The latest diet fad is based not on getting thin, but rather living longer. Here’s why you might want to pay attention to how people are eating in the “Blue Zones.”
Keto. Mediterranean. Pescatarian. Vegan. If there’s one thing that’s certain about diet fads, it’s that there will always be at least one. While most diets have some valuable ideas within them, they’re often difficult for people to sustain over the long haul.
Advice from the Blue Zones
The latest diet fad, however, is a little different. It strays away from the standard diet tenet of getting thin and instead focuses on the bigger life picture — longevity. The diet examines how people eat in the regions of the world where they live the longest, or the “Blue Zones.”
“Everyone could learn something from the longest-lived people in the world. The Blue Zones principles can be effective in that they promote a way of living and not just a dietary regimen,” says Jessica Moya, a clinical dietitian with University of Miami Hospital. “These centenarians remind us that maintaining good health takes decades’ worth of dedication. It is important to find a diet that promotes positive health benefits and that is also sustainable.”
Where are the Blue Zones?
The idea began when Dan Buettner, a National Geographic fellow and journalist, worked with a number of experts, including those from the National Institute on Aging, to identify the regions of the world where people lead the longest, healthiest lives. His efforts led to the identification of the following Blue Zones: Loma Linda, California, Nicoya Peninsula, Costa Rica, Sardinia, Italy, Ikaria, Greece and Okinawa, Japan.
There are nine keys to a longer life
Of those nine, these three are primarily nutrition-based:
- Stop eating when you’re 80% full. This saves calories and naturally leads to a slimmer waist line.
- Eat meat sparingly. Almost 80% of those in the Blue Zones eat meat, but it’s not the primary component of their diet. Rather, they stock up on plentiful beans, greens, sweet potatoes, fruits, nuts and whole grains. Meat is reserved for special occasions or as flavoring in dishes.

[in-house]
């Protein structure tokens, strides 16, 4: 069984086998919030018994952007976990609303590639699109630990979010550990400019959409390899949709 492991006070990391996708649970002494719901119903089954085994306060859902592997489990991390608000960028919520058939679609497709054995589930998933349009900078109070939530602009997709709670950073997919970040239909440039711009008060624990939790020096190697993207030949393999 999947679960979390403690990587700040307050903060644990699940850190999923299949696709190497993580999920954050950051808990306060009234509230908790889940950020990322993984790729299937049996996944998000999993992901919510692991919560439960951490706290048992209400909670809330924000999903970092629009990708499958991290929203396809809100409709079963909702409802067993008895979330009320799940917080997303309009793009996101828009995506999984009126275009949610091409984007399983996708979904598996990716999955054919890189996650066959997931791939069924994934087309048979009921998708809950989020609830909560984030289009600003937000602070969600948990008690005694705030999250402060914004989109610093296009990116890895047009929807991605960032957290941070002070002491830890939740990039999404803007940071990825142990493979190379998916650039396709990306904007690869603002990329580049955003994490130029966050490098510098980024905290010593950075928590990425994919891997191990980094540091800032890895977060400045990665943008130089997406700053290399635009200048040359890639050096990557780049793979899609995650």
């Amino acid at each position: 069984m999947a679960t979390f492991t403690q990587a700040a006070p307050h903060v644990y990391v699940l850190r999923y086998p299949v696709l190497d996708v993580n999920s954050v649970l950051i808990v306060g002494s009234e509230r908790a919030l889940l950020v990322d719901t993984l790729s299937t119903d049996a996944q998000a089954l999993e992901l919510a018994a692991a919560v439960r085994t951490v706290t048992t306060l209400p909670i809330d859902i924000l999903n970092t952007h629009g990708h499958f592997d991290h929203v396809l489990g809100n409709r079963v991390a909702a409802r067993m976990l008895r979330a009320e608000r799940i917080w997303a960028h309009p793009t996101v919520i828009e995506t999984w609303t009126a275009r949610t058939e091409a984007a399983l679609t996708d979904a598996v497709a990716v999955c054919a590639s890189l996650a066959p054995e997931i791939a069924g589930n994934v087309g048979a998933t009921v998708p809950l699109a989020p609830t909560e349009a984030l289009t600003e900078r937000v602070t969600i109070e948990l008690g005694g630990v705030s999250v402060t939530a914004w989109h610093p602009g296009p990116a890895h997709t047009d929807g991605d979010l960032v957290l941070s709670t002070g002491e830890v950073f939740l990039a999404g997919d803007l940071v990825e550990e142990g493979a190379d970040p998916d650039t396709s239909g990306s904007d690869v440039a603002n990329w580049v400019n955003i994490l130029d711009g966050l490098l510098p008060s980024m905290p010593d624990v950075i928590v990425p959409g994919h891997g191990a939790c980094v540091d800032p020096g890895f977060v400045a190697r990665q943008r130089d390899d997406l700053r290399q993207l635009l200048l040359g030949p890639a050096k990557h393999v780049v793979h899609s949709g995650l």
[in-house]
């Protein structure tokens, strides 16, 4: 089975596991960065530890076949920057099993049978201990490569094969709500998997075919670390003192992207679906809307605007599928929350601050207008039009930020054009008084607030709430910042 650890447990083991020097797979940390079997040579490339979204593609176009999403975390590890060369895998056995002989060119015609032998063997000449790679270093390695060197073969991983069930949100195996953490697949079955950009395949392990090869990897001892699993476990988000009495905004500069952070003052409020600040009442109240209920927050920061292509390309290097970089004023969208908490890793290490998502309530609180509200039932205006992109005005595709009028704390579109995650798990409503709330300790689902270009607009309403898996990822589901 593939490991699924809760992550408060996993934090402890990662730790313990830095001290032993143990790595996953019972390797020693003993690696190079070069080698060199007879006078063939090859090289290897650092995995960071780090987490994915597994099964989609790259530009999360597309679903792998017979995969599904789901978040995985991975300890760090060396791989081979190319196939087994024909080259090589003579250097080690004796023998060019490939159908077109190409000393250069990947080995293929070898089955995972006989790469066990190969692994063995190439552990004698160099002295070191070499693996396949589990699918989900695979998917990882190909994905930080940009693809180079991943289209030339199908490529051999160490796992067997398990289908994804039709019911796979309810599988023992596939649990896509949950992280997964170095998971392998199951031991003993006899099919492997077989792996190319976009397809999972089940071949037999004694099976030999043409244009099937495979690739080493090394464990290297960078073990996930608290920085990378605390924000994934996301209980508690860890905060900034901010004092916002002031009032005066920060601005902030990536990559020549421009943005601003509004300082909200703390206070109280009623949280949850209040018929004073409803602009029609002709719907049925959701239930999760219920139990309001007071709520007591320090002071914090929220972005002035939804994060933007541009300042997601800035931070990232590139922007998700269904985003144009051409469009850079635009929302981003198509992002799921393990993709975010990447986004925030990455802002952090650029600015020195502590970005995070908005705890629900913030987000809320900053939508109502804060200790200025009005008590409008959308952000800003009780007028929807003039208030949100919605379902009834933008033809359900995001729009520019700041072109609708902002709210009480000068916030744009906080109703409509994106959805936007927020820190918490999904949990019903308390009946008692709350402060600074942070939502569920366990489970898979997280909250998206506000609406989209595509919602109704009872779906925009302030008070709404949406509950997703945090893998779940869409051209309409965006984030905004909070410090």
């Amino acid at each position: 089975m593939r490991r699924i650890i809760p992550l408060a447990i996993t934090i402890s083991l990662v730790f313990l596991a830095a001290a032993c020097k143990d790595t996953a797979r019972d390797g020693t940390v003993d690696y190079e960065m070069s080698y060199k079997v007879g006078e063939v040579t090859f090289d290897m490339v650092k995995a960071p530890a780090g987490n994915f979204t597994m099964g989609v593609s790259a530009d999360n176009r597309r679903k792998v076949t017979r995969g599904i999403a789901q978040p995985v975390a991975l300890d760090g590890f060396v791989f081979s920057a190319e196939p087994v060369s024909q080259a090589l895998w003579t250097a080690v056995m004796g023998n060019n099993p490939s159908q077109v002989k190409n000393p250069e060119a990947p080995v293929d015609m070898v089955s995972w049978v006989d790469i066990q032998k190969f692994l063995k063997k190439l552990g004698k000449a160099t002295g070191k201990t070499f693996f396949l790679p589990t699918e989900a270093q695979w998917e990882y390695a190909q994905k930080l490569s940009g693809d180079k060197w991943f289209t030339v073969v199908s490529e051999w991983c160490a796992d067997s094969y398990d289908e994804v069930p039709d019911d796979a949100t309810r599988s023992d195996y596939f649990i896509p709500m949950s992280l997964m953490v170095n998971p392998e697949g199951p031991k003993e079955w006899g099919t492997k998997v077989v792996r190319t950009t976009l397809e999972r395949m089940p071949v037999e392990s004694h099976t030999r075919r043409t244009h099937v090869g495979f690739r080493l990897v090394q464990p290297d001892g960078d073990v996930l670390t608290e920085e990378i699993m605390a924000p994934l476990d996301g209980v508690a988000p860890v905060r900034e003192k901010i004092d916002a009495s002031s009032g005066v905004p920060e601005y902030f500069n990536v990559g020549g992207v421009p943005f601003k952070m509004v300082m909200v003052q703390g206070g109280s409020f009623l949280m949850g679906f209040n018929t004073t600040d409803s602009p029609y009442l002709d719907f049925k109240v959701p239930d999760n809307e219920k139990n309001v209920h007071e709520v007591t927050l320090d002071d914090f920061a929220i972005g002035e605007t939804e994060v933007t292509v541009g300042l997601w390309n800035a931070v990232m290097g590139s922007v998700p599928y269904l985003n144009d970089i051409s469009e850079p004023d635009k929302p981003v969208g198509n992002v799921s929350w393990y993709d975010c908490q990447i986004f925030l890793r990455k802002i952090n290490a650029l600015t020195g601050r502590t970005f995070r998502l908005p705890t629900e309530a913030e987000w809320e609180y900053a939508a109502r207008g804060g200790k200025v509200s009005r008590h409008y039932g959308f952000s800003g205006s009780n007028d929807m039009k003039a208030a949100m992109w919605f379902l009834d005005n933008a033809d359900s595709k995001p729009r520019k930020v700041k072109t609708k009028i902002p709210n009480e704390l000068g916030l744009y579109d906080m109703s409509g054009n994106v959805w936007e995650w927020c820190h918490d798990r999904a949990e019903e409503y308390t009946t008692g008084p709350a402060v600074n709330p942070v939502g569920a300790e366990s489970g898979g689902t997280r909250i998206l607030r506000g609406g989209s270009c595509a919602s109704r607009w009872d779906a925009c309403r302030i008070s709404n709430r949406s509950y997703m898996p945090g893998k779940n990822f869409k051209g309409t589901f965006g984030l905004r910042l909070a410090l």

- Drink moderately and in social settings. A surprising finding? People in the Blue Zones drink regularly. However, it’s almost always in moderation and in social settings. This makes drinking part of the stress-relieving process.
The Blue Zone Diet in Your Life
Moya notes that there are a lot of positive benefits to incorporating some of the ideals of the Blue Zones into your daily life.
“There are aspects of the Blue Zones lifestyle that I generally encourage, such as including more fruits and vegetables, reducing the consumption of animal fats, minimizing the intake of sugar, practicing mindful eating and engaging in moderate physical activity,” she says. “These recommendations promote a more balanced and sustainable diet, as well as encouraging a more active lifestyle, which will ultimately promote weight maintenance and decrease the incidence of chronic diseases.”
However, not all of the principles of the Blue Zones diet may be right for you. It really can vary based on the individual. “Plant-based diets may not be the most appropriate dietary approach for certain medical conditions,” says Moya. “These types of diets are predominantly high in carbohydrates, which would not benefit patients with diabetes. These patients would benefit from incorporating lean protein sources and plant-based fats to promote a better blood glucose control.”
The Final Word on Blue Zone Diets
As with any diet, the key is to focus on a plan that is sustainable for you in the long run.
“The Blue Zones diet is part of the lifestyle of the longest-lived people around the world,” says Moya. “They practice these dietary habits daily, and they do not view their diet as a restrictive regimen that they have to follow. To them, it is a way of living accompanied by daily moderate exercise, effective stress management, maintaining a strong social network and having a life purpose. The combinations of these habits create a synergetic positive impact on centenarians’ lifespan.”
Wyatt Myers is a contributing writer for UMiami Health News.
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